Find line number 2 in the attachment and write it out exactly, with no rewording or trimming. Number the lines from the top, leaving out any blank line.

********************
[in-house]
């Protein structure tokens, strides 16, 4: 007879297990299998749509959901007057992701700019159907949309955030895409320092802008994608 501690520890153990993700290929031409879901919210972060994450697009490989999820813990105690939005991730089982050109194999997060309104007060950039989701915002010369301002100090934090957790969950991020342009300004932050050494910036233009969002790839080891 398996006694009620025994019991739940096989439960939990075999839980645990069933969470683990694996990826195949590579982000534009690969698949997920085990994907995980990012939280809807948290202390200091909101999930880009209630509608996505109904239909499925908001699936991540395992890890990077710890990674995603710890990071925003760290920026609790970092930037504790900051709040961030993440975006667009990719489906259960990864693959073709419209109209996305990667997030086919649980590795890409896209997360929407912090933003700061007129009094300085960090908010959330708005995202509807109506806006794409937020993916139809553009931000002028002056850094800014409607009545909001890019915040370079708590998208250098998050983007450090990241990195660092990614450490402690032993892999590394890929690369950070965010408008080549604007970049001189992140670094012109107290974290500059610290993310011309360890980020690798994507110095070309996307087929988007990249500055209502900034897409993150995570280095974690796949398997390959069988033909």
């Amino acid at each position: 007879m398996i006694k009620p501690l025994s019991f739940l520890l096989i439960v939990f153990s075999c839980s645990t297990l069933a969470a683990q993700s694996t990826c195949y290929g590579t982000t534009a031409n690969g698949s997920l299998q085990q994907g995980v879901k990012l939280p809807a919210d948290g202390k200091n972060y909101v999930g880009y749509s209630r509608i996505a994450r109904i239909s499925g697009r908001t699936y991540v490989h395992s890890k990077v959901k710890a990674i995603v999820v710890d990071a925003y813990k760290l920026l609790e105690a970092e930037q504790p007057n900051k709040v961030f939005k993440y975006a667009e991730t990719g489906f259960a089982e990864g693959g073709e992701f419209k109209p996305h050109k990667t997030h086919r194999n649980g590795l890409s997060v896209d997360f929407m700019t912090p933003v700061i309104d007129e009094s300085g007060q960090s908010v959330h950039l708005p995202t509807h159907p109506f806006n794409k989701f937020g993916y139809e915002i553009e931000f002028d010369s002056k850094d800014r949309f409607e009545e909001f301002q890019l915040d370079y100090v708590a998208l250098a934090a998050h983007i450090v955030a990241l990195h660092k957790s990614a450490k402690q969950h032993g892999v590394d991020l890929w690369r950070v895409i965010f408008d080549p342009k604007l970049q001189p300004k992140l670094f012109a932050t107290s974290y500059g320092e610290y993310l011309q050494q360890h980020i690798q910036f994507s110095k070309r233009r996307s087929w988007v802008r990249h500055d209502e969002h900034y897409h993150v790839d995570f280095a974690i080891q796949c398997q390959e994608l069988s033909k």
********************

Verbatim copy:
């Protein structure tokens, strides 16, 4: 007879297990299998749509959901007057992701700019159907949309955030895409320092802008994608 501690520890153990993700290929031409879901919210972060994450697009490989999820813990105690939005991730089982050109194999997060309104007060950039989701915002010369301002100090934090957790969950991020342009300004932050050494910036233009969002790839080891 398996006694009620025994019991739940096989439960939990075999839980645990069933969470683990694996990826195949590579982000534009690969698949997920085990994907995980990012939280809807948290202390200091909101999930880009209630509608996505109904239909499925908001699936991540395992890890990077710890990674995603710890990071925003760290920026609790970092930037504790900051709040961030993440975006667009990719489906259960990864693959073709419209109209996305990667997030086919649980590795890409896209997360929407912090933003700061007129009094300085960090908010959330708005995202509807109506806006794409937020993916139809553009931000002028002056850094800014409607009545909001890019915040370079708590998208250098998050983007450090990241990195660092990614450490402690032993892999590394890929690369950070965010408008080549604007970049001189992140670094012109107290974290500059610290993310011309360890980020690798994507110095070309996307087929988007990249500055209502900034897409993150995570280095974690796949398997390959069988033909």